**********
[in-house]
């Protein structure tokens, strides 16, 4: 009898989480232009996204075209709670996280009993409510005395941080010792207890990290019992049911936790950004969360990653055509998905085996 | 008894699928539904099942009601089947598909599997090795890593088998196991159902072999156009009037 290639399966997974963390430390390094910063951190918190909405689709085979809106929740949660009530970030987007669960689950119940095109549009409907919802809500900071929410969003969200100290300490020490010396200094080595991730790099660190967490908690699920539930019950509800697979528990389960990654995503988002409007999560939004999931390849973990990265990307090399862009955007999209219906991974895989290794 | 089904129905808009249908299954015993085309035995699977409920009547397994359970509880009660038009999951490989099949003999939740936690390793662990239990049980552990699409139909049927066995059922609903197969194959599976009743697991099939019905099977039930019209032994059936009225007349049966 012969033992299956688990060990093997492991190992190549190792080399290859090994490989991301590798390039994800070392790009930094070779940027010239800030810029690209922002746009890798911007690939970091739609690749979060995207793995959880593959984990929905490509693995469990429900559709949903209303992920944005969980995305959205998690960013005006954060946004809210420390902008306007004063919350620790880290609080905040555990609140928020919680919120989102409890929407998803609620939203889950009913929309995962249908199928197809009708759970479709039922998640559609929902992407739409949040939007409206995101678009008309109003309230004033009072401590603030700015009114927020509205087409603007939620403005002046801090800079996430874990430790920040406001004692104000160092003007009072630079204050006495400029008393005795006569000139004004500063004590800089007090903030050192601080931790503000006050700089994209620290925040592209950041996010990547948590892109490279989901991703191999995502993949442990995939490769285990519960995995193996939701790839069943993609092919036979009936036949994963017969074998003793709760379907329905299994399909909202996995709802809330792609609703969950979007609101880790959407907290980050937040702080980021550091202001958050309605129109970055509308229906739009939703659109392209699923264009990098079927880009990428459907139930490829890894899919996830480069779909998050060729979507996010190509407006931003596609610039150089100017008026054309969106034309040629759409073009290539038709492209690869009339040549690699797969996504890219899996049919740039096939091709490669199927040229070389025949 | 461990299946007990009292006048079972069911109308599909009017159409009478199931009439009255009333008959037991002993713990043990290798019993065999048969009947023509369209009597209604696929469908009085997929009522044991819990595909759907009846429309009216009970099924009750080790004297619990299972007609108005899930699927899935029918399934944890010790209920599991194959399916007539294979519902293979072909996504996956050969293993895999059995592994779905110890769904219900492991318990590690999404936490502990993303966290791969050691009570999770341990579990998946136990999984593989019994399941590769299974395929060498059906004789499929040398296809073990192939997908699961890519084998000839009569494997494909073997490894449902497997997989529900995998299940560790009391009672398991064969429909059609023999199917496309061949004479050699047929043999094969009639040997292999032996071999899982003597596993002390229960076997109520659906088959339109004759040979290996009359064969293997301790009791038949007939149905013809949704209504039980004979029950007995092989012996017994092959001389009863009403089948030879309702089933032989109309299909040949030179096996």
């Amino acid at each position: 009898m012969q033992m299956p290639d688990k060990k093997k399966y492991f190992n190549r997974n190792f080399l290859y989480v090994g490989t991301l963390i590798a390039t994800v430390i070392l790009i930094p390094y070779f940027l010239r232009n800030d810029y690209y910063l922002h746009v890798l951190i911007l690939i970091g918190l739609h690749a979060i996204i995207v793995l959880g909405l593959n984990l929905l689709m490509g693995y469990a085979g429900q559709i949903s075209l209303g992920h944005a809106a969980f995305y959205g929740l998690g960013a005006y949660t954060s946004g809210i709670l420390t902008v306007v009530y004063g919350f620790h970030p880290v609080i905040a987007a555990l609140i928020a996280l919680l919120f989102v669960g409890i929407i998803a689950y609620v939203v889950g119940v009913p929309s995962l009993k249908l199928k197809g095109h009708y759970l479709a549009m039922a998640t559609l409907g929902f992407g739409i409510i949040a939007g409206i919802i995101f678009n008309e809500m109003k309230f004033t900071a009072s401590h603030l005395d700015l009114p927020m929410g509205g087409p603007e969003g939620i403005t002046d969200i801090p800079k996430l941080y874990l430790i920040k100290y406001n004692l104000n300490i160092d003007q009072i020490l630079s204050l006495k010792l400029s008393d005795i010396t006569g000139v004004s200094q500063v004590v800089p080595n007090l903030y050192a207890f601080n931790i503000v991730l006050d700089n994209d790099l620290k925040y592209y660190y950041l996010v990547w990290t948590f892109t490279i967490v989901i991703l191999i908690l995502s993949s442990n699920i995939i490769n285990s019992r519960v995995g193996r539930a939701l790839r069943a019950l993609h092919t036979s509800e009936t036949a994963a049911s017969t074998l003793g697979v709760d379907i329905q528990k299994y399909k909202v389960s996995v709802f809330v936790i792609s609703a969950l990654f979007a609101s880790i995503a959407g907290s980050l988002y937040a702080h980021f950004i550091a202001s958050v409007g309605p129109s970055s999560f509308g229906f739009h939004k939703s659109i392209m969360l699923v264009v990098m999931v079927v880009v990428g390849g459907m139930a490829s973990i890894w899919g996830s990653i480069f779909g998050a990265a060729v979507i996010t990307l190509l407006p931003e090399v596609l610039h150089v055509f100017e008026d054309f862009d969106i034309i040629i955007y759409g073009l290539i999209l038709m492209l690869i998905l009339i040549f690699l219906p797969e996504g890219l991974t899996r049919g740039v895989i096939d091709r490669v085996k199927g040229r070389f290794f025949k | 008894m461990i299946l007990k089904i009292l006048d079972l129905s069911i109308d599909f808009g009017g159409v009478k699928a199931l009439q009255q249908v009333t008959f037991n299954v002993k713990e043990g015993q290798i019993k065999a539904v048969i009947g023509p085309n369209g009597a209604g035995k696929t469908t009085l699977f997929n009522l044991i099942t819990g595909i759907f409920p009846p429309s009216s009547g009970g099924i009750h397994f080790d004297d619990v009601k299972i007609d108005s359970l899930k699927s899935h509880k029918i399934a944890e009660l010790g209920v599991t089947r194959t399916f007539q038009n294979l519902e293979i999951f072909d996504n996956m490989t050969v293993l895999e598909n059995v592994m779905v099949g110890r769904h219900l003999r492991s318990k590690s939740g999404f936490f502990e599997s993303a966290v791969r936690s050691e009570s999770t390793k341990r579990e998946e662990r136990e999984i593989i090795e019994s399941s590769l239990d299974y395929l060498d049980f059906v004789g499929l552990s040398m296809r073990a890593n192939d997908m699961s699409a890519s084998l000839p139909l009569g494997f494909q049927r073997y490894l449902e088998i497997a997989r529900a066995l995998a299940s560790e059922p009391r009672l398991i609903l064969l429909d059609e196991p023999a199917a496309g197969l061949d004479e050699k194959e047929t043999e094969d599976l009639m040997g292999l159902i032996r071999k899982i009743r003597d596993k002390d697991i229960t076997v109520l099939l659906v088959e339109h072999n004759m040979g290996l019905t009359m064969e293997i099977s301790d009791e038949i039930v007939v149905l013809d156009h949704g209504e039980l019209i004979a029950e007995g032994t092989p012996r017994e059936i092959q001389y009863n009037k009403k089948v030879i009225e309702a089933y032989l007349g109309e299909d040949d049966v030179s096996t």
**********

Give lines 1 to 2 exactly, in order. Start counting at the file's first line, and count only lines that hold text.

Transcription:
[in-house]
């Protein structure tokens, strides 16, 4: 009898989480232009996204075209709670996280009993409510005395941080010792207890990290019992049911936790950004969360990653055509998905085996 | 008894699928539904099942009601089947598909599997090795890593088998196991159902072999156009009037 290639399966997974963390430390390094910063951190918190909405689709085979809106929740949660009530970030987007669960689950119940095109549009409907919802809500900071929410969003969200100290300490020490010396200094080595991730790099660190967490908690699920539930019950509800697979528990389960990654995503988002409007999560939004999931390849973990990265990307090399862009955007999209219906991974895989290794 | 089904129905808009249908299954015993085309035995699977409920009547397994359970509880009660038009999951490989099949003999939740936690390793662990239990049980552990699409139909049927066995059922609903197969194959599976009743697991099939019905099977039930019209032994059936009225007349049966 012969033992299956688990060990093997492991190992190549190792080399290859090994490989991301590798390039994800070392790009930094070779940027010239800030810029690209922002746009890798911007690939970091739609690749979060995207793995959880593959984990929905490509693995469990429900559709949903209303992920944005969980995305959205998690960013005006954060946004809210420390902008306007004063919350620790880290609080905040555990609140928020919680919120989102409890929407998803609620939203889950009913929309995962249908199928197809009708759970479709039922998640559609929902992407739409949040939007409206995101678009008309109003309230004033009072401590603030700015009114927020509205087409603007939620403005002046801090800079996430874990430790920040406001004692104000160092003007009072630079204050006495400029008393005795006569000139004004500063004590800089007090903030050192601080931790503000006050700089994209620290925040592209950041996010990547948590892109490279989901991703191999995502993949442990995939490769285990519960995995193996939701790839069943993609092919036979009936036949994963017969074998003793709760379907329905299994399909909202996995709802809330792609609703969950979007609101880790959407907290980050937040702080980021550091202001958050309605129109970055509308229906739009939703659109392209699923264009990098079927880009990428459907139930490829890894899919996830480069779909998050060729979507996010190509407006931003596609610039150089100017008026054309969106034309040629759409073009290539038709492209690869009339040549690699797969996504890219899996049919740039096939091709490669199927040229070389025949 | 461990299946007990009292006048079972069911109308599909009017159409009478199931009439009255009333008959037991002993713990043990290798019993065999048969009947023509369209009597209604696929469908009085997929009522044991819990595909759907009846429309009216009970099924009750080790004297619990299972007609108005899930699927899935029918399934944890010790209920599991194959399916007539294979519902293979072909996504996956050969293993895999059995592994779905110890769904219900492991318990590690999404936490502990993303966290791969050691009570999770341990579990998946136990999984593989019994399941590769299974395929060498059906004789499929040398296809073990192939997908699961890519084998000839009569494997494909073997490894449902497997997989529900995998299940560790009391009672398991064969429909059609023999199917496309061949004479050699047929043999094969009639040997292999032996071999899982003597596993002390229960076997109520659906088959339109004759040979290996009359064969293997301790009791038949007939149905013809949704209504039980004979029950007995092989012996017994092959001389009863009403089948030879309702089933032989109309299909040949030179096996």